– The key is to support the administration, which – using the legislation – should encourage business to innovative activities – believes in turn Sławomir Kuźniak, a manager from the BPSC company. It points to the results of research of the Polish Economic Institute, which show that almost every third company positively assesses the possibility of deducting expenditure on research and development. Is this a satisfactory result? – It's hard to get a definite answer. We might as well risk saying that as many as two-thirds of companies do not have a positive opinion about R&D relief – says a representative of BPSC.
In his opinion, only 12 percent. Polish companies have benefited from it. – And this is clear information that there should be other activities that will encourage investment in innovation – believes Sławomir Kuźniak.
However, there is also an opinion that the creation of innovation should be done by enterprises, not by governments. And the task of the state is to create conditions conducive to the emergence of innovative solutions so that companies can develop freely in this ecosystem. – Meanwhile, there is still a bad business climate in Poland, and being an entrepreneur is not something to brag about – sums up Radosław Nawrocki, president of PayPo fintech.
According to the Startup Poland report, among all young companies obtaining funding approx. 69 percent. receives state support, and just over 30 percent. – from venture capital funds. – This means that government support can be obtained twice as easily. And this is very interesting statistics. Apparently, state funds are much more willing to take risks. Judging by the results, this risk is probably too great – emphasizes Iwo Rybacki from the Management Board of the Assay Group. He adds that the amount of funding is another problem.
About half of the companies receive public grants of less than 125,000. euro. It is not much better in the case of startups supported by private funds. Just 10 percent innovative companies can count on more than 2.5 million euros. These funds are often sufficient to support specific projects. However, it is very difficult to obtain financing from Polish institutions to develop world-class projects.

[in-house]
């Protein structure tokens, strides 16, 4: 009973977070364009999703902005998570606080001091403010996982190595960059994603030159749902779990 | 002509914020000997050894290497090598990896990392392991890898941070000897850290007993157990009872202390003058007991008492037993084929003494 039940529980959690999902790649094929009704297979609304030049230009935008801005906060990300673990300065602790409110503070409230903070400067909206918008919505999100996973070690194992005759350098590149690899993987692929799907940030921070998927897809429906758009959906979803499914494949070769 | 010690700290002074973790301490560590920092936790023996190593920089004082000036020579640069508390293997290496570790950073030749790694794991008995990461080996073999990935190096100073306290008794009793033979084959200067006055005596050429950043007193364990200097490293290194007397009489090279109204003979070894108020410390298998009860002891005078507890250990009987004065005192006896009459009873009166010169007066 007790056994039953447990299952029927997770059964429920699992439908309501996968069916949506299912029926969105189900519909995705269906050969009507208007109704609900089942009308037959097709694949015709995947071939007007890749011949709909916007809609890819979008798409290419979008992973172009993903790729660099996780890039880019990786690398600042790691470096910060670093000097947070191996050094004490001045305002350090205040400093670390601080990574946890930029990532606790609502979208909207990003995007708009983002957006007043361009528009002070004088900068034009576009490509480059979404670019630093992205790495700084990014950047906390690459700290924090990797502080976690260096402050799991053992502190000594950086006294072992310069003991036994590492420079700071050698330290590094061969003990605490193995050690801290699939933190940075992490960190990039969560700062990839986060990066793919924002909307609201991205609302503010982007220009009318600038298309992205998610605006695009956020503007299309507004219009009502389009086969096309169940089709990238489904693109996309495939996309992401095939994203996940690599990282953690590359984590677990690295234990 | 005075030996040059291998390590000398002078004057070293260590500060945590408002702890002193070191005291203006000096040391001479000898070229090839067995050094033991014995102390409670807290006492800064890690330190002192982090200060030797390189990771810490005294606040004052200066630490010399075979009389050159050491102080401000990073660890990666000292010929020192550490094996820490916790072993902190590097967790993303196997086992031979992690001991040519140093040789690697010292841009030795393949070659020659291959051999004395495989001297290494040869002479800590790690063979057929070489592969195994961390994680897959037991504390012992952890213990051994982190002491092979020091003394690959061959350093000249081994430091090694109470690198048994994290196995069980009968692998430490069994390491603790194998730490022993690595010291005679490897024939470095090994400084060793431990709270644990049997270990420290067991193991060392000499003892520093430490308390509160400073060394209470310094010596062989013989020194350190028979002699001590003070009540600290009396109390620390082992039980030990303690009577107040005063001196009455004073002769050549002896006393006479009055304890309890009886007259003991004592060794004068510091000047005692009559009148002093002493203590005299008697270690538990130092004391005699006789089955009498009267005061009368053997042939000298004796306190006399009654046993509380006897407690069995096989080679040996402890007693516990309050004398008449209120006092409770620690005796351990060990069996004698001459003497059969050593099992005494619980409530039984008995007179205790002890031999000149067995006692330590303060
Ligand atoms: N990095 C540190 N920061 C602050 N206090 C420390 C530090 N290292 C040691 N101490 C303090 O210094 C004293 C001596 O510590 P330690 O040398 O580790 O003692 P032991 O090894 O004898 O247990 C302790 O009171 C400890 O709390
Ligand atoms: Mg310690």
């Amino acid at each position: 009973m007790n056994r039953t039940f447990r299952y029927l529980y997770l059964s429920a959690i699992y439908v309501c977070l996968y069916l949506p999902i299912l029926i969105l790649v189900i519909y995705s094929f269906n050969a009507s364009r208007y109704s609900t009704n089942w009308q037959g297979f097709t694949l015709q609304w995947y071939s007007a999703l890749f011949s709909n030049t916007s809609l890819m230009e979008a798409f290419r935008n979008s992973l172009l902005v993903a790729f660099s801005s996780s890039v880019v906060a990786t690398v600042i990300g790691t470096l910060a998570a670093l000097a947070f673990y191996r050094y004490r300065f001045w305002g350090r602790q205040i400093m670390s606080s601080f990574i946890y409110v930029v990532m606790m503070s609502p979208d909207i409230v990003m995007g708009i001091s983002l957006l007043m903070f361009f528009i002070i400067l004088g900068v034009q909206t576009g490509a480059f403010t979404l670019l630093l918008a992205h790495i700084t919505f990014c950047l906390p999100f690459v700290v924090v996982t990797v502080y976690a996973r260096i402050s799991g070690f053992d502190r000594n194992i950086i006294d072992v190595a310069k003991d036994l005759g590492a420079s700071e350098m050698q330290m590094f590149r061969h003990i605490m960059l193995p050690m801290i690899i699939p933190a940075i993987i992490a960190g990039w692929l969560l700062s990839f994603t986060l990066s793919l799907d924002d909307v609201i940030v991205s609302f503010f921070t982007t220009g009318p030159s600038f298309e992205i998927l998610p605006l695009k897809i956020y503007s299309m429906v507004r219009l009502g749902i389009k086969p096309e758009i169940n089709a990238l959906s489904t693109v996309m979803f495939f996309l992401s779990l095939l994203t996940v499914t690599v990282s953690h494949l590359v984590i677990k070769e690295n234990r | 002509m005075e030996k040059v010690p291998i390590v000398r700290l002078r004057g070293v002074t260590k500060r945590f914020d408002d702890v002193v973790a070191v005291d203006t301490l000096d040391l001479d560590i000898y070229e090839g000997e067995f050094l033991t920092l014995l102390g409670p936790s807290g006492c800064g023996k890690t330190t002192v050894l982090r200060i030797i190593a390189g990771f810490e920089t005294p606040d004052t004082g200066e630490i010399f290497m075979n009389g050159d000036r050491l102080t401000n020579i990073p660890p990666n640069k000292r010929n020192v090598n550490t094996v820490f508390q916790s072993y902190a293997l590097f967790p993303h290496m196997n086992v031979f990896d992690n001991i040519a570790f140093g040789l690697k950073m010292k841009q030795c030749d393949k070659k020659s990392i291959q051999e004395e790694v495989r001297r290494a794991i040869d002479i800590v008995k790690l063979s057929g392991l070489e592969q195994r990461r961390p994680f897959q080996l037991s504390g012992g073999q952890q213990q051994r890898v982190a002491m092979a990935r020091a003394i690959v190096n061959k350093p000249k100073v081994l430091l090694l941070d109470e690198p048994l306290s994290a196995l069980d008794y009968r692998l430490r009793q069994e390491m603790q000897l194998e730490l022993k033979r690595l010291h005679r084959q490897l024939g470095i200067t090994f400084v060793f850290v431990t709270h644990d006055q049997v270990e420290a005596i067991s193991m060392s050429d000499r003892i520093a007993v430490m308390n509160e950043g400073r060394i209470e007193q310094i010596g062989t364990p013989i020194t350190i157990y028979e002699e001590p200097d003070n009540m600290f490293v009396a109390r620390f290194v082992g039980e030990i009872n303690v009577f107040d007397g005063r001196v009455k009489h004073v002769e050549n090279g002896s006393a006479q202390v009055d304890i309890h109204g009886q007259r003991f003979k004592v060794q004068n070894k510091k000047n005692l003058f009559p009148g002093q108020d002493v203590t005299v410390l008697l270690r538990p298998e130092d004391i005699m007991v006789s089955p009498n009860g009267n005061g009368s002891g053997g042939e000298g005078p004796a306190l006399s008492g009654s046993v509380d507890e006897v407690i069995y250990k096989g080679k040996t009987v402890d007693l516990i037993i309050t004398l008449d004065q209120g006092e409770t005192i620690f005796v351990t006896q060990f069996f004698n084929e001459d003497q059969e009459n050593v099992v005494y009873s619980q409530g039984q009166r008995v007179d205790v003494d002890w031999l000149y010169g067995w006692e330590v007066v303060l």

A significant conservatism in adapting new technologies in Poland is also a barrier. – Banking in terms of digitization is at a really high level, but many public institutions are in the European tail. Young technology companies in Poland need appropriate system support at the start, but how do they get them if public institutions sometimes do not understand themselves what they would support – says Stanisław Bochnak, a strategist at VMware Polska.
Practice shows that Poland's weak position in innovation rankings is indeed affected by the relatively low level of implementation of the latest technologies. Although, paradoxically, when it comes to technological infrastructure, we look pretty good. – In other words: we have a nice infrastructure, but we are not able to fully use its capabilities – explains Przemysław Kania, CEO of Cisco Poland. He points out that the increase in innovation often does not immediately translate into an increase in the productivity of economies or individual industries.
Organizational culture is often a barrier to innovation. – If employees expect continuous success, tasks are assigned from above and the question “why” is not welcome, innovation will remain an empty slogan in the director's presentation slides – Wojciech Chojnacki, Strategy Director at Symetria UX, says.